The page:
The BBC, on New Year’s Day, broadcast a stunning new documentary about legendary punk rock band The Clash, created by music filmmaker Julien Temple from footage he took of the now-historic group 38 years ago, before the world had ever heard of The Clash.
Now, you can watch the entire, 75-minute film, The Clash New Year’s Day ’77, online — right here.
Temple, now 62 and a successful filmmaker who has directed videos for such artists as Janet Jackson, Neil Young and The Rolling Stones, as well as a controversial, prospective biopic about Marvin Gaye, was himself a young, aspiring moviemaker when he met the three principal members of The Clash in 1976.
He soon became friends with band members Joe Strummer, Mick Jones, and Paul Simonon, and filmed some of their earliest rehearsals and live performances. That astounding footage makes up much of the BBC Clash documentary that can be viewed in the video above.
The centerpiece of the film is a live Clash performance from New Year’s Day, 1977, three months before the release of their landmark debut album, simply titled, The Clash. The New Year’s Day show was performed at The Roxy Club, a cramped and decrepit former discotheque in London’s Covent Garden district that for the brief 100 days of its existence was considered the epicenter of the English musical and cultural revolution known as “punk rock.”
Temple told the BBC he wasn’t sure why the footage, which would certainly be considered of great value not only to fans but to music and cultural historians, had never been unearthed.
“(It was) rotting away in my shed!” Temple said. “I can’t really explain why it’s taken so long to do anything with it. I think this must be the last Punk artifact left.”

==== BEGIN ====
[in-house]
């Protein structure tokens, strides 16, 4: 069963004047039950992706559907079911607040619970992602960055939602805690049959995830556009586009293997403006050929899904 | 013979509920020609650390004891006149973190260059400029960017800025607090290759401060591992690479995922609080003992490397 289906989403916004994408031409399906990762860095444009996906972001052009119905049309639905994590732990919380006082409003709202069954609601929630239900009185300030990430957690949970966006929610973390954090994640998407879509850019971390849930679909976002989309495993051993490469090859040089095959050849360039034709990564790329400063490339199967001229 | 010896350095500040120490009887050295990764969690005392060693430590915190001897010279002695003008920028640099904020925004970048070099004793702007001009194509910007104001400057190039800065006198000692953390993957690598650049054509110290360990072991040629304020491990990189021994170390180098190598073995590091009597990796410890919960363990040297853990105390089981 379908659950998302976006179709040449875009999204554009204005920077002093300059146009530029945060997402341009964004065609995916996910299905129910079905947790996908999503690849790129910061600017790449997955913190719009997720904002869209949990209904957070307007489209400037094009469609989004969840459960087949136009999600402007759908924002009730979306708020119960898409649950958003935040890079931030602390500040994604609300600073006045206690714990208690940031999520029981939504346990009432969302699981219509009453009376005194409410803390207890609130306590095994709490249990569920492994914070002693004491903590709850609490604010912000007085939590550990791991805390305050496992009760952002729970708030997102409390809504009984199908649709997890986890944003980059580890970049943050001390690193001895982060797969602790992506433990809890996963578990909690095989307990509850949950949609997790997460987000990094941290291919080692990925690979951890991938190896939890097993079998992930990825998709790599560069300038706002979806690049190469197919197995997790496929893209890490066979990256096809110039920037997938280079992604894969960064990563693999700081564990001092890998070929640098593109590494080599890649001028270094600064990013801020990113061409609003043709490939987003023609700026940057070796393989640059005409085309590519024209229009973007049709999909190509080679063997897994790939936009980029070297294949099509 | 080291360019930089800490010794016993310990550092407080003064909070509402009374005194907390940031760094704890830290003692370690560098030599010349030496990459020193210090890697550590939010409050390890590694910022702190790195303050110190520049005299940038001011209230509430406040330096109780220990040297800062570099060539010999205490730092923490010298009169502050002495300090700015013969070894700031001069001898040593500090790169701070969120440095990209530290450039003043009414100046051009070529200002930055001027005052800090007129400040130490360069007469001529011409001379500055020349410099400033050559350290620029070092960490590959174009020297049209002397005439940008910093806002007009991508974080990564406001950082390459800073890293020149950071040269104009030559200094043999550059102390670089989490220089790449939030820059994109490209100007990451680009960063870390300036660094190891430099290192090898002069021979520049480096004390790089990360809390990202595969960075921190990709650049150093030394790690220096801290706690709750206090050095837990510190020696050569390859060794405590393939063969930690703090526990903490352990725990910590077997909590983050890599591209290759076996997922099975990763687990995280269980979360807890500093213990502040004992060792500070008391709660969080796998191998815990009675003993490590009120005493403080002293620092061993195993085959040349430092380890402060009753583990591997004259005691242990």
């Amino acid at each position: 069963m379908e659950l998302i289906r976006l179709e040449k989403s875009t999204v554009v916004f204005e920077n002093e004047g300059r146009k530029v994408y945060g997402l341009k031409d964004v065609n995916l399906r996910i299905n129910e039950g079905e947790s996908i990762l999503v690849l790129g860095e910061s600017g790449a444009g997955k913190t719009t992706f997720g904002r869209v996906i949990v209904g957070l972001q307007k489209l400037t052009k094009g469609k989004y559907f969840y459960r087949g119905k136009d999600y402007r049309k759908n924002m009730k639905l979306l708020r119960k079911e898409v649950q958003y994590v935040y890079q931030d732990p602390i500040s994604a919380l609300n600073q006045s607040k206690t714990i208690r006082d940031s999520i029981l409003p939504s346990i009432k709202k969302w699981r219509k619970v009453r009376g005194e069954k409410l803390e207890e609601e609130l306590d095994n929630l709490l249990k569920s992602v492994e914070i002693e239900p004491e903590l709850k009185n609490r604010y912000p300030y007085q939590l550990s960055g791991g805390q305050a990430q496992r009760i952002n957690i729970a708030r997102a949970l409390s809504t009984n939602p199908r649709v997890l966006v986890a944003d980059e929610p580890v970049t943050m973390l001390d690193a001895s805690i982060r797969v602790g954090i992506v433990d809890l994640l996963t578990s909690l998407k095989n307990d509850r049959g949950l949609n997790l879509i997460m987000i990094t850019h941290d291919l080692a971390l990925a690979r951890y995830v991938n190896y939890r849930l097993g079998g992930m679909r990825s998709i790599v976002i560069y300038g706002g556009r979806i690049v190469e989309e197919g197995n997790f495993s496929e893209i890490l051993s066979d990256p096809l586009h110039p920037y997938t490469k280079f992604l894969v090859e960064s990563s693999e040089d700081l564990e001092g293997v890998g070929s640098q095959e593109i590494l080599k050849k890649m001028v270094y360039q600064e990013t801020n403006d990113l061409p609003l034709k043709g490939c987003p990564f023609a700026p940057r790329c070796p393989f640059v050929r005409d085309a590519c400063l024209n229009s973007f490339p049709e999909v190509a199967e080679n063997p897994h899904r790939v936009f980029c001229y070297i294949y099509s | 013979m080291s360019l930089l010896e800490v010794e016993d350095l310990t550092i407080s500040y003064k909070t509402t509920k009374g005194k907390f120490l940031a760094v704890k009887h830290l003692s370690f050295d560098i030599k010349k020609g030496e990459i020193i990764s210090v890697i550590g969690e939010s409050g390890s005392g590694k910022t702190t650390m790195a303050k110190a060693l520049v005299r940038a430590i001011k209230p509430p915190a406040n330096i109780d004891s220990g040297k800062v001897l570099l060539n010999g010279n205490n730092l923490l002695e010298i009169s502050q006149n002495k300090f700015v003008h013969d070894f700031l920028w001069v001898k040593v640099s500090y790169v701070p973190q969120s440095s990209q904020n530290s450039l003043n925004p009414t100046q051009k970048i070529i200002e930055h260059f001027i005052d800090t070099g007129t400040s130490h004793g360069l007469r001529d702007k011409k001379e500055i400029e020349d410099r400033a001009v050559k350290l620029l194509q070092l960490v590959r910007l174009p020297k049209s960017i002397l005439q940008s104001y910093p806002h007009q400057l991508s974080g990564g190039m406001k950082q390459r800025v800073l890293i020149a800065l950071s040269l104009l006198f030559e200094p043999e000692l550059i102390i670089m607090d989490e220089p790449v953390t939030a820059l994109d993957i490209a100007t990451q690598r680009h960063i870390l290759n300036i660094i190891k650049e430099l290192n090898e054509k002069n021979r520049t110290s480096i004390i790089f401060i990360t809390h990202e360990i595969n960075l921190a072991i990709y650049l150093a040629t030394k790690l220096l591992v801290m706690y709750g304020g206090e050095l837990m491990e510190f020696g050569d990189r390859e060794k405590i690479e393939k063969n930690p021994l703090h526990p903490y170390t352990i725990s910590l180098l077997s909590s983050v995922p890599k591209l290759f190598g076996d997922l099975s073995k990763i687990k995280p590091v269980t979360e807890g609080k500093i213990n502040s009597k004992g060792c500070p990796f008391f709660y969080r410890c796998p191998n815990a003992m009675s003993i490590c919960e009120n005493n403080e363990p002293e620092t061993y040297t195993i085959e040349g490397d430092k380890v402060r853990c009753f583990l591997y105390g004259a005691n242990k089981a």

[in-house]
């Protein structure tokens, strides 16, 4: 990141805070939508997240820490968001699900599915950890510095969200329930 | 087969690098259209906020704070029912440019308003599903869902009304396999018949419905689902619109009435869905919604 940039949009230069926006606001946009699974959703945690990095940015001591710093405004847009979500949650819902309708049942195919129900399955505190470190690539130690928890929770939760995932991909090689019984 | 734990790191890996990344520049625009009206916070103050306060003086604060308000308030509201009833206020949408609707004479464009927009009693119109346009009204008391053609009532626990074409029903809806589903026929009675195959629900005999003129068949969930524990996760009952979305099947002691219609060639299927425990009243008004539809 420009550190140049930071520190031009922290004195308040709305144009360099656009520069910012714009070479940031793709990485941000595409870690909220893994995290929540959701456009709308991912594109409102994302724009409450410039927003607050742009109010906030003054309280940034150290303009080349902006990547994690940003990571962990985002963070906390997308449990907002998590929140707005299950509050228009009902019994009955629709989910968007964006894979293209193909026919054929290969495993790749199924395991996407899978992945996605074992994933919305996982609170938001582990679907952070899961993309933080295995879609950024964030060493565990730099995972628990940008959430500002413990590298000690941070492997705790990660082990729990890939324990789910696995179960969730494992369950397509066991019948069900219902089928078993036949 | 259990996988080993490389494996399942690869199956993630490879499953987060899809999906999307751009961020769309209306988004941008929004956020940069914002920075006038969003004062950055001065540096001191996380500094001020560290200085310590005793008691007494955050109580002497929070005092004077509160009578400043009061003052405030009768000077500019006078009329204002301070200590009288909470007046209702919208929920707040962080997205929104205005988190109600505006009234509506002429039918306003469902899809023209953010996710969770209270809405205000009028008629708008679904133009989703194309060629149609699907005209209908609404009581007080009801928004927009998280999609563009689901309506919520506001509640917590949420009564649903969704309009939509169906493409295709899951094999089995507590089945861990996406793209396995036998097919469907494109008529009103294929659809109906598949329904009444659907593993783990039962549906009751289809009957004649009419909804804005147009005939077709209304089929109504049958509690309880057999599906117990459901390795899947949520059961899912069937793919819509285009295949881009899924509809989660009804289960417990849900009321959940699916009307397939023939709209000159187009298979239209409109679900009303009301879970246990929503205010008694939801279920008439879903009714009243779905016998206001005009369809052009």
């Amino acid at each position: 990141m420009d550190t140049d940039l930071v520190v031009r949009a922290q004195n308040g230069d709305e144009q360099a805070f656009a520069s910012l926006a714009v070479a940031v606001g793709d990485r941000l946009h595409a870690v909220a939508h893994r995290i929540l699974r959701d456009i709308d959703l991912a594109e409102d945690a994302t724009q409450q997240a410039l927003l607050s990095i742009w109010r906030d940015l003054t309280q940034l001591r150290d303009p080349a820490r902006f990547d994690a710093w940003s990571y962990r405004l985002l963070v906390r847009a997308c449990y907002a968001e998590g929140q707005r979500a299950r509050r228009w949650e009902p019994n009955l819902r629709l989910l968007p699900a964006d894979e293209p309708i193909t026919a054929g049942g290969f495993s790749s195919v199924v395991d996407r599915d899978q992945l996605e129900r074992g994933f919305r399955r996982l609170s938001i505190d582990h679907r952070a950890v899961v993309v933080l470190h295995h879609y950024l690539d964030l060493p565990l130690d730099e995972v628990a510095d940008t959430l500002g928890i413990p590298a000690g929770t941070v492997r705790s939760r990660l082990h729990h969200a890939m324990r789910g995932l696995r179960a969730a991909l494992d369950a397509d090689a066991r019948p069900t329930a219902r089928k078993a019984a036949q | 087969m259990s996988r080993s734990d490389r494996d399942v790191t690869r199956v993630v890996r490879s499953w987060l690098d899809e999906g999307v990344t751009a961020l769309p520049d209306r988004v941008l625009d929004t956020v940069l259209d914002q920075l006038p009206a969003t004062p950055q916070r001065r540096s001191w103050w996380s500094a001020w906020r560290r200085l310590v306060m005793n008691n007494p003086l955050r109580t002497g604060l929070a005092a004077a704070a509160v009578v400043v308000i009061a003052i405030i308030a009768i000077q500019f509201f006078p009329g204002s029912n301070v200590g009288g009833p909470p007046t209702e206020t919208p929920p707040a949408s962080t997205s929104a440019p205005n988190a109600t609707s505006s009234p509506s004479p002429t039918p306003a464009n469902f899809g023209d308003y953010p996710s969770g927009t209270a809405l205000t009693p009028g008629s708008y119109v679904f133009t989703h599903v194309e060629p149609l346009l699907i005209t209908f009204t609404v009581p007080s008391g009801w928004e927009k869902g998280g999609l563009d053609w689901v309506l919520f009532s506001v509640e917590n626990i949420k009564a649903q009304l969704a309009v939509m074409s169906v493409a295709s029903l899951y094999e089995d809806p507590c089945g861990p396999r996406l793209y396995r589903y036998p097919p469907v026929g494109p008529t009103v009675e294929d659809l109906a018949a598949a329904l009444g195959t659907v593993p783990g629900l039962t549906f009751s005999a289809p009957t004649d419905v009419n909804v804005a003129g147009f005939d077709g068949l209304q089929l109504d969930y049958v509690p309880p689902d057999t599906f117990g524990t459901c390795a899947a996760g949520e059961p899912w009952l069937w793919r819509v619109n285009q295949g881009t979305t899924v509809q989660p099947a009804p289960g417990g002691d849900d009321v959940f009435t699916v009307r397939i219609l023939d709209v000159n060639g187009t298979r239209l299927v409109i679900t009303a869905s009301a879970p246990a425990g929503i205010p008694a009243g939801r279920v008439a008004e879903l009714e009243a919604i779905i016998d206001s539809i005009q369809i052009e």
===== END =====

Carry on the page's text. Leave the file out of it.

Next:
The Clash dissolved as a group in 1983, though Strummer and Simonon soldiered on, adding new musicians to a reconstituted version of The Clash, for another three years. Joe Strummer died in 2002 at age 50, of a previously undetected congenital heart defect.
The Clash New Year’s Day ’77 contains what fans will consider priceless footage of Strummer and his bandmates talking amongst themselves and discussing their music, while they were all still in their mid-20s and their ideas were just taking shape.
“At first they weren’t keen on that. I think they thought being filmed wasn’t a cool thing to do and they didn’t want to explain their songs,” Temple recalled. “But it’s interesting to see how Joe, Mick and Paul interacted. In one sense it was sad working with all the material of Joe Strummer because Joe became a great and lasting friend. But it’s fascinating hearing him speak. Behind the street act you see there’s a philosopher and a hugely thoughtful guy.”
In addition to the BBC Clash New Year’s Day ’77 film, Temple had previously made the 2006 biographical documentary about Joe Strummer — whose real name was John Mellor — titled The Future is Unwritten.